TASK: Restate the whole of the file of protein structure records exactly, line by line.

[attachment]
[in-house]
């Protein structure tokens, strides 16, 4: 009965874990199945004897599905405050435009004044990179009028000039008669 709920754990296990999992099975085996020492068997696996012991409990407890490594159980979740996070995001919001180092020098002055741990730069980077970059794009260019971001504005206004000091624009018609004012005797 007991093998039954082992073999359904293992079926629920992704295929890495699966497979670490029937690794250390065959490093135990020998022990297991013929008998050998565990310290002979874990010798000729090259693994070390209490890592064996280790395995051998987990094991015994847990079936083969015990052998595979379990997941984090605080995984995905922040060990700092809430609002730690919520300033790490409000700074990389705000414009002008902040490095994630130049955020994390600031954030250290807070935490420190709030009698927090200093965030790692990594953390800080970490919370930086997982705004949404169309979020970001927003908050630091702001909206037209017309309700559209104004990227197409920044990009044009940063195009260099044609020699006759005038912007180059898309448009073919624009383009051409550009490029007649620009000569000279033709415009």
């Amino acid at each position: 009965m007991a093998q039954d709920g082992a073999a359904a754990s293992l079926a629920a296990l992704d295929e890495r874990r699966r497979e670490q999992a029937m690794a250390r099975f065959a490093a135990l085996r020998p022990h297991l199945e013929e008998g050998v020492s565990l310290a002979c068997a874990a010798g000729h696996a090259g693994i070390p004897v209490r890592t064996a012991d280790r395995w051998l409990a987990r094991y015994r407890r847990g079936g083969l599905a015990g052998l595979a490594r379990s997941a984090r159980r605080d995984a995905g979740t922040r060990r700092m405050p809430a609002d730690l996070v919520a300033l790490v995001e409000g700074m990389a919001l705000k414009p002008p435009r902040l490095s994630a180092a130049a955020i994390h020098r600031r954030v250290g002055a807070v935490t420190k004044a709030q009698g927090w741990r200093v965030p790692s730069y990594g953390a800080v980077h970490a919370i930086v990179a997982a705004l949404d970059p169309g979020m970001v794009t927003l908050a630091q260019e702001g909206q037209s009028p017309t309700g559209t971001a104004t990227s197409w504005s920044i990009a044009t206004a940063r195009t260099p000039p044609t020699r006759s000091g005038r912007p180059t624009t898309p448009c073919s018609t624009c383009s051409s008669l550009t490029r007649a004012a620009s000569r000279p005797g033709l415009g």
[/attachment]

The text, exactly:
[in-house]
């Protein structure tokens, strides 16, 4: 009965874990199945004897599905405050435009004044990179009028000039008669 709920754990296990999992099975085996020492068997696996012991409990407890490594159980979740996070995001919001180092020098002055741990730069980077970059794009260019971001504005206004000091624009018609004012005797 007991093998039954082992073999359904293992079926629920992704295929890495699966497979670490029937690794250390065959490093135990020998022990297991013929008998050998565990310290002979874990010798000729090259693994070390209490890592064996280790395995051998987990094991015994847990079936083969015990052998595979379990997941984090605080995984995905922040060990700092809430609002730690919520300033790490409000700074990389705000414009002008902040490095994630130049955020994390600031954030250290807070935490420190709030009698927090200093965030790692990594953390800080970490919370930086997982705004949404169309979020970001927003908050630091702001909206037209017309309700559209104004990227197409920044990009044009940063195009260099044609020699006759005038912007180059898309448009073919624009383009051409550009490029007649620009000569000279033709415009």
């Amino acid at each position: 009965m007991a093998q039954d709920g082992a073999a359904a754990s293992l079926a629920a296990l992704d295929e890495r874990r699966r497979e670490q999992a029937m690794a250390r099975f065959a490093a135990l085996r020998p022990h297991l199945e013929e008998g050998v020492s565990l310290a002979c068997a874990a010798g000729h696996a090259g693994i070390p004897v209490r890592t064996a012991d280790r395995w051998l409990a987990r094991y015994r407890r847990g079936g083969l599905a015990g052998l595979a490594r379990s997941a984090r159980r605080d995984a995905g979740t922040r060990r700092m405050p809430a609002d730690l996070v919520a300033l790490v995001e409000g700074m990389a919001l705000k414009p002008p435009r902040l490095s994630a180092a130049a955020i994390h020098r600031r954030v250290g002055a807070v935490t420190k004044a709030q009698g927090w741990r200093v965030p790692s730069y990594g953390a800080v980077h970490a919370i930086v990179a997982a705004l949404d970059p169309g979020m970001v794009t927003l908050a630091q260019e702001g909206q037209s009028p017309t309700g559209t971001a104004t990227s197409w504005s920044i990009a044009t206004a940063r195009t260099p000039p044609t020699r006759s000091g005038r912007p180059t624009t898309p448009c073919s018609t624009c383009s051409s008669l550009t490029r007649a004012a620009s000569r000279p005797g033709l415009g």